Way back in 2002, my primary goal in running for council was to take the little bit of good I was trying to do in the community re. homelessness, harm reduction, poverty-related issues, sustainability and food security and to place it where it would have the maximum positive impact.  I now pass on the same challenge and opportunity of social and economic responsibility to the three new members of council.  There is much wisdom and experience in the returning council members, but often also a reluctance to re-examine or assess past strategies, direction and decisions, and to consider new ways of looking at how municipal and regional government can better serve the folks who pay for it.

 

I came to Victoria City Council with the honest belief that government, and in particular municipal government, needn’t be seen as an irrelevant – or worse, malevolant – force in the lives of local businesses and residents, but rather as an agent that could truly work with neighbourhoods, enterprise, and community towards a great good for all.  I still cling to that believe, but my experience over the last 3 years suggests that this is all too often the exception rather than the norm, so I wish this new council well in their goal of meeting the many local and regional needs of this community, both today and tomorrow.

 

As for me and my future plans, this town still sorely needs a full-time farmers’ market, a supervised consumption site, and a strategy to reduce childhood and adult poverty if we’re ever going to achieve true social, economic and environmental sustainability.  As such, I’ll keep pushing forward the progressive edges of City Hall and the CRD on these and other important policies by helping residents, City Council and the CRD work together towards a better Victoria.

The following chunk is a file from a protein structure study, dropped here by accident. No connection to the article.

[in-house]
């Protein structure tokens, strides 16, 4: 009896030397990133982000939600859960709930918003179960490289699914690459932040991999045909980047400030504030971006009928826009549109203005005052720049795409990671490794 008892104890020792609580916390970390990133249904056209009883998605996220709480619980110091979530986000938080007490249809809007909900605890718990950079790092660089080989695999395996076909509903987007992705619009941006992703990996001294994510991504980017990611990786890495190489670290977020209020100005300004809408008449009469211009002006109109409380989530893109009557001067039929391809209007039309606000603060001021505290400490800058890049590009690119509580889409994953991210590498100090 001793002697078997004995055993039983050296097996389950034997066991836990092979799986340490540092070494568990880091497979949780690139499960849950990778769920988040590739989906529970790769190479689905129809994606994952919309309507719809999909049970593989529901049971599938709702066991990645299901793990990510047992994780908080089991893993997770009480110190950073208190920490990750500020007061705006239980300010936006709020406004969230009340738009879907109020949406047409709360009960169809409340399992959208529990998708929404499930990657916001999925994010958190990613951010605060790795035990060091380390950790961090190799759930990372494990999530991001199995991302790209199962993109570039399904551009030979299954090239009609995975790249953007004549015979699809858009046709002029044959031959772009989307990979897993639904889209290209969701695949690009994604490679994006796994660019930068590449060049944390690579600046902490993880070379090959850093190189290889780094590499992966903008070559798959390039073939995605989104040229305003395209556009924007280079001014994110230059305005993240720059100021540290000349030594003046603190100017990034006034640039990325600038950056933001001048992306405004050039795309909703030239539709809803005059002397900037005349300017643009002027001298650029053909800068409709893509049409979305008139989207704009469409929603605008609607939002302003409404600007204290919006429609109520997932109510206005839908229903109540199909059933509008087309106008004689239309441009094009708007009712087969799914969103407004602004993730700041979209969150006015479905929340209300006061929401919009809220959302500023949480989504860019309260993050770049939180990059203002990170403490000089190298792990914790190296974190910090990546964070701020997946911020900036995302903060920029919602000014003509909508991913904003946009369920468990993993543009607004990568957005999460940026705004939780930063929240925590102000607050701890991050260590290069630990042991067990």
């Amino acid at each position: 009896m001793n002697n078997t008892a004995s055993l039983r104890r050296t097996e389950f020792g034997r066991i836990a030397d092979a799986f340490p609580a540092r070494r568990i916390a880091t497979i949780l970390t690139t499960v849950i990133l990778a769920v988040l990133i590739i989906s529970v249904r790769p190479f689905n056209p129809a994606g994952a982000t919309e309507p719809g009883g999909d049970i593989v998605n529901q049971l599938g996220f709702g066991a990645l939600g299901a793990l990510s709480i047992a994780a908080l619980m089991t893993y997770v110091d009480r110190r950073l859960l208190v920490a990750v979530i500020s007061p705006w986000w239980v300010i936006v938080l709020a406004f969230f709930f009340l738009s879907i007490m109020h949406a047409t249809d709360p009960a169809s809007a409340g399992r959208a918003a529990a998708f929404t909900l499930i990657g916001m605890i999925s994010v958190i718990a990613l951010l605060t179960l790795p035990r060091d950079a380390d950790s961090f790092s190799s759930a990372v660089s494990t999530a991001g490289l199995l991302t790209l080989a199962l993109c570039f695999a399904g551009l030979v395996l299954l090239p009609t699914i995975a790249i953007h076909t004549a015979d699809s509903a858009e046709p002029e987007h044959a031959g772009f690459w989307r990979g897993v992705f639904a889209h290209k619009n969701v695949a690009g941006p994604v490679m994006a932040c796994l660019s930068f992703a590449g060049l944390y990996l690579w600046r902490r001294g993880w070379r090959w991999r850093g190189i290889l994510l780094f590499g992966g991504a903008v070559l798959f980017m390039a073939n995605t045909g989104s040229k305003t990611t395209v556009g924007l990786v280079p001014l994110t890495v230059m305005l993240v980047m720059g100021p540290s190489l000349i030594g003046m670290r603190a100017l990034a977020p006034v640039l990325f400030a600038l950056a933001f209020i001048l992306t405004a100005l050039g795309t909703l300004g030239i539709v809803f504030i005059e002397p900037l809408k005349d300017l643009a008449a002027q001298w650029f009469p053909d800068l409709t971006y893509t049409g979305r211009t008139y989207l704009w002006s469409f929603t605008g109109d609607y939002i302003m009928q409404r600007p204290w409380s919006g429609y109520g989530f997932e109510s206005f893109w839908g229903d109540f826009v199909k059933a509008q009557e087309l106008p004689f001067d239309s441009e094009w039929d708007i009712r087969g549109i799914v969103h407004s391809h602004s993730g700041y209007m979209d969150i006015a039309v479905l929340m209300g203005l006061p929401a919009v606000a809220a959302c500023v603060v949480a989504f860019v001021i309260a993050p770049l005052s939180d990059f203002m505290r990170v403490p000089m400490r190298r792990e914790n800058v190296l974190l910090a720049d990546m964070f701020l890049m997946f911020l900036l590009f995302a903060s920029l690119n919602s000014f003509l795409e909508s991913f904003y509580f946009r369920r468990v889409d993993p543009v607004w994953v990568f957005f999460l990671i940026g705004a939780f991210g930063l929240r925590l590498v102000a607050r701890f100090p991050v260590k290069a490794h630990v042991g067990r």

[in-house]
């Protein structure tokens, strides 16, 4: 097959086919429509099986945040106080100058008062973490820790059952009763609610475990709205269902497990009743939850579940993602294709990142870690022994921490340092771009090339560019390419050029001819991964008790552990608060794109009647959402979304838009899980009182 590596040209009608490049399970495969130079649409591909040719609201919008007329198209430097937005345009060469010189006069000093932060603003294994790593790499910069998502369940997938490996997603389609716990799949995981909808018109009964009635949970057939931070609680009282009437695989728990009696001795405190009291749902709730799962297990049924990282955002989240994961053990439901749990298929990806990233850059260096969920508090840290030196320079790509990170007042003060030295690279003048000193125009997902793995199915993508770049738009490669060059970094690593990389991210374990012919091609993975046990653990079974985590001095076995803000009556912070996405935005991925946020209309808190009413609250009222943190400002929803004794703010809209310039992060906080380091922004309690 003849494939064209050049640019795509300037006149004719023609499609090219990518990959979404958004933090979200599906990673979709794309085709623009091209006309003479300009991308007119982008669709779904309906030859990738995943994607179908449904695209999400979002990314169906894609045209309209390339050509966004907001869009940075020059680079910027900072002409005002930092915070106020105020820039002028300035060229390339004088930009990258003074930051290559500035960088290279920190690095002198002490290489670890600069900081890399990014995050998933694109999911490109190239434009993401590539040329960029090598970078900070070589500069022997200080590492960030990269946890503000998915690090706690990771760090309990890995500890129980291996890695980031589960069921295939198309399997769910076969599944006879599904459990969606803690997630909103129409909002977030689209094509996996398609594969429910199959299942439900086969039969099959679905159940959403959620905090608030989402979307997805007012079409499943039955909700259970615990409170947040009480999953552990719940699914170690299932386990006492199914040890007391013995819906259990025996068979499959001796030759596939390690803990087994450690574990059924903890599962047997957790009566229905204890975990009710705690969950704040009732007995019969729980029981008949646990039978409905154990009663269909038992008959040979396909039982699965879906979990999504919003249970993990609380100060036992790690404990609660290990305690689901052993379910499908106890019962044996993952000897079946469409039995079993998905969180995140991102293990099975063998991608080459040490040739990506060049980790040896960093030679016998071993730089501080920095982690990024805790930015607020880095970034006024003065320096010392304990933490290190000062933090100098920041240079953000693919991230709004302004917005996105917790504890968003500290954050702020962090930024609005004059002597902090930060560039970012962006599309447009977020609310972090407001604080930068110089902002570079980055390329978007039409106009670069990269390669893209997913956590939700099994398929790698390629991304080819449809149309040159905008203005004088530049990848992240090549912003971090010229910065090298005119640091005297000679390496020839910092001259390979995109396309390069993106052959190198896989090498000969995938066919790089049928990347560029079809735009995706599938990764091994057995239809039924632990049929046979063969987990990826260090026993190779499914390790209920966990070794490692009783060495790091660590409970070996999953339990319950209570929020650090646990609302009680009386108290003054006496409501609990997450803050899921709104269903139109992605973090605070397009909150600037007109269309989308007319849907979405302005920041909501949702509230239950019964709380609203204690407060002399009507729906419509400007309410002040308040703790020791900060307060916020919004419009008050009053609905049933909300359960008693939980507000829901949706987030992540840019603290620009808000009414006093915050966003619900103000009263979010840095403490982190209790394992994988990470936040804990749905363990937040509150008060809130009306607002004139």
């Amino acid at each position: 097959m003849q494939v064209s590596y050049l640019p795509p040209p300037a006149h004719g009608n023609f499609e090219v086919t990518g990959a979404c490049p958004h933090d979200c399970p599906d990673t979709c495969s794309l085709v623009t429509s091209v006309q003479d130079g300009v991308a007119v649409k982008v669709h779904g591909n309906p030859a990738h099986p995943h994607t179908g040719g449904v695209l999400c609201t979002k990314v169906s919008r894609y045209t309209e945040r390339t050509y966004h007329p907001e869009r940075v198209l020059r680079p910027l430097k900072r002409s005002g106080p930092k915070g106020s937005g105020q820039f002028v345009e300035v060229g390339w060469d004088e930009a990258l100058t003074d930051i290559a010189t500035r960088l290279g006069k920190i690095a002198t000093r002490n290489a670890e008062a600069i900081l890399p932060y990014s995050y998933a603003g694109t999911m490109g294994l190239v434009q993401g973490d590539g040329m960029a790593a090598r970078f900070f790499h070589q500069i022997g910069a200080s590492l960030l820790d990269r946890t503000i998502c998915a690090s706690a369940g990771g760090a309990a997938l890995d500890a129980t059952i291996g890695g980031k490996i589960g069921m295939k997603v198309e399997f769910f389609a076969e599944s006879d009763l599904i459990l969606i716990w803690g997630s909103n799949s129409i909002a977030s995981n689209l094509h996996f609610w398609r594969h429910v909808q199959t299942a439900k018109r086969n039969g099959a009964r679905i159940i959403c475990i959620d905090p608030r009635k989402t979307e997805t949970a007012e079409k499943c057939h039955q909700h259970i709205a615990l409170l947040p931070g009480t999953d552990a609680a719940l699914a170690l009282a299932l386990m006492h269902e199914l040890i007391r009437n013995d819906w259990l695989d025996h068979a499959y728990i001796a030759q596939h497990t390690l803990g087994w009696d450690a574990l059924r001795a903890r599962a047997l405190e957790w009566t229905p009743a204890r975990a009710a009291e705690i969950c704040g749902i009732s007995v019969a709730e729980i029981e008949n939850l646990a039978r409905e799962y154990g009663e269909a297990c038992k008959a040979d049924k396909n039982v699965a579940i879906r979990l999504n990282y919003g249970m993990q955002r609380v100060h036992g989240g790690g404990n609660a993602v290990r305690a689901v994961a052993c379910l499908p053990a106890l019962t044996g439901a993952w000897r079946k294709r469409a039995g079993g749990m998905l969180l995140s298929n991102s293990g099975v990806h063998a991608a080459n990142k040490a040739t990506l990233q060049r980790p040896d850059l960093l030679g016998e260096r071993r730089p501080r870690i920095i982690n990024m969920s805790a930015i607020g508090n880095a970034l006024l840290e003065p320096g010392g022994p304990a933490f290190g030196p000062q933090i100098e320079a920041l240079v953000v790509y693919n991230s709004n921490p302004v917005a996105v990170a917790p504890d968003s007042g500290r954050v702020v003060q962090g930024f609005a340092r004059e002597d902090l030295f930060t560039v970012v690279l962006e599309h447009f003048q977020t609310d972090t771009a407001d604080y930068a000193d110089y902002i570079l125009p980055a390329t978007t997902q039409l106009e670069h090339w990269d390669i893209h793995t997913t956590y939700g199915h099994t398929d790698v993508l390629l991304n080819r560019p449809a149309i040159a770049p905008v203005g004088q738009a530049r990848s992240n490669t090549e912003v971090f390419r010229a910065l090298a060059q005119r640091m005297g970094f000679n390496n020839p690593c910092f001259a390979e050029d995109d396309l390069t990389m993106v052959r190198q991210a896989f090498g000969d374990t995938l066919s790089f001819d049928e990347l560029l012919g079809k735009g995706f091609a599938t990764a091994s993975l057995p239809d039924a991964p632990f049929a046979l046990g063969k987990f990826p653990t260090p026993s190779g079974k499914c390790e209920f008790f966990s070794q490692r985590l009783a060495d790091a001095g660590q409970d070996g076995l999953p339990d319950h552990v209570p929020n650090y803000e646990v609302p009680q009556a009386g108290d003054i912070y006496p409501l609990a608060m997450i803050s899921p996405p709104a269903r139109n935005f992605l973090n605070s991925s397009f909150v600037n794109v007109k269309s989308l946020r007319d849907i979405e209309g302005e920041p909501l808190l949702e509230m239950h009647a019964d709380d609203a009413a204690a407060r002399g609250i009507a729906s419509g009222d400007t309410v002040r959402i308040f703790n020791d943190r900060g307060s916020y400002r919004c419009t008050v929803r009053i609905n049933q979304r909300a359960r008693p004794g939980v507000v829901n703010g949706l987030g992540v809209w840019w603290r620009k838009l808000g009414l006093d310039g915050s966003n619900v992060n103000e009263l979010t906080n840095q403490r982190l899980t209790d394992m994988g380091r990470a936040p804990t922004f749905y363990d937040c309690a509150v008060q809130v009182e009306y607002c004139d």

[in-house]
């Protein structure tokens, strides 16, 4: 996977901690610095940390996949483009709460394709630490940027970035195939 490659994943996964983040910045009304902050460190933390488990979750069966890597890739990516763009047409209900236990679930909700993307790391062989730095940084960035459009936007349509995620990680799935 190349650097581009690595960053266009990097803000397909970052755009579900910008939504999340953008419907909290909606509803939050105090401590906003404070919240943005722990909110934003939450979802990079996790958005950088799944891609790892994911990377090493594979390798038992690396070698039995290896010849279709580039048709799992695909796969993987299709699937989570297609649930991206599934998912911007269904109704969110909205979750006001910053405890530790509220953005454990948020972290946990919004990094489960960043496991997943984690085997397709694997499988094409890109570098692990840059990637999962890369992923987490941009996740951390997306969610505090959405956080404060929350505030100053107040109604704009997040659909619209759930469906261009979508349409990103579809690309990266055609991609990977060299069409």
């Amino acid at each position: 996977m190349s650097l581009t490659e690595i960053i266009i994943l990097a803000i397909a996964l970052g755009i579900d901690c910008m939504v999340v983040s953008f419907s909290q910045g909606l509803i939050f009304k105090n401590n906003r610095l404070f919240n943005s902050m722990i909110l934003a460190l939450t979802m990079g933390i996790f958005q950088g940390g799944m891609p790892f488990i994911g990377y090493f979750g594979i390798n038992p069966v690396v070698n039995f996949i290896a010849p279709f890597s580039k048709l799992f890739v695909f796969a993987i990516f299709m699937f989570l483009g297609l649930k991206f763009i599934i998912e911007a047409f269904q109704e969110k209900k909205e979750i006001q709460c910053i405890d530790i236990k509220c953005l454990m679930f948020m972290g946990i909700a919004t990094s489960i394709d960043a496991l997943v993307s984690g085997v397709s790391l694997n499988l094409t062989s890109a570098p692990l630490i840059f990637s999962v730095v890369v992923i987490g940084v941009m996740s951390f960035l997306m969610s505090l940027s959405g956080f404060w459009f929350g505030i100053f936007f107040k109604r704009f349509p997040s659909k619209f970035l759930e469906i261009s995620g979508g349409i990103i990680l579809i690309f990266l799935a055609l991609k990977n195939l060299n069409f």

Hopefully, I’ll also get to spend a bit more time with my family.

 

Best regards, thanks for the support, and keep up the good work!

Philippe Lucas

Victoria City Council/CRD

2008-2011

November 19, 2011

Philippe Lucas All Candidates Debate-Oct 28, James Bay from Orcacedarbough on Vimeo.

November 18, 2011

Conservation Voters of BC Endorsement

Philippe has long been an environmental champion and was named one of TLCs Top 50 BC Heroes for his work protecting local farmland, promoting urban agriculture, and championing sustainable practices in Victoria and throughout the region.  In 2010 he was successful in passing a ban on the application of sewage sludge on farmland in the CRD, and has passed two motions at the Union of British Columbia Municipalities to protect BC’s environment from tanker traffic, offshore drilling, and the expansion of oil pipelines. His sustainability efforts extend into the community, where as Chair of the Victoria Downtown Public Market Society he is working with key stakeholders to bring back a local food-centered public market to Victoria and has coordinated the popular Eat Here Now Harvest Festival for the last two years. Philippe is breaking new ground by teaming with local company Synergy Enterprises to make his 2011 re-election campaign to City Council and the CRD the first carbon neutral municipal campaign in Canadian history.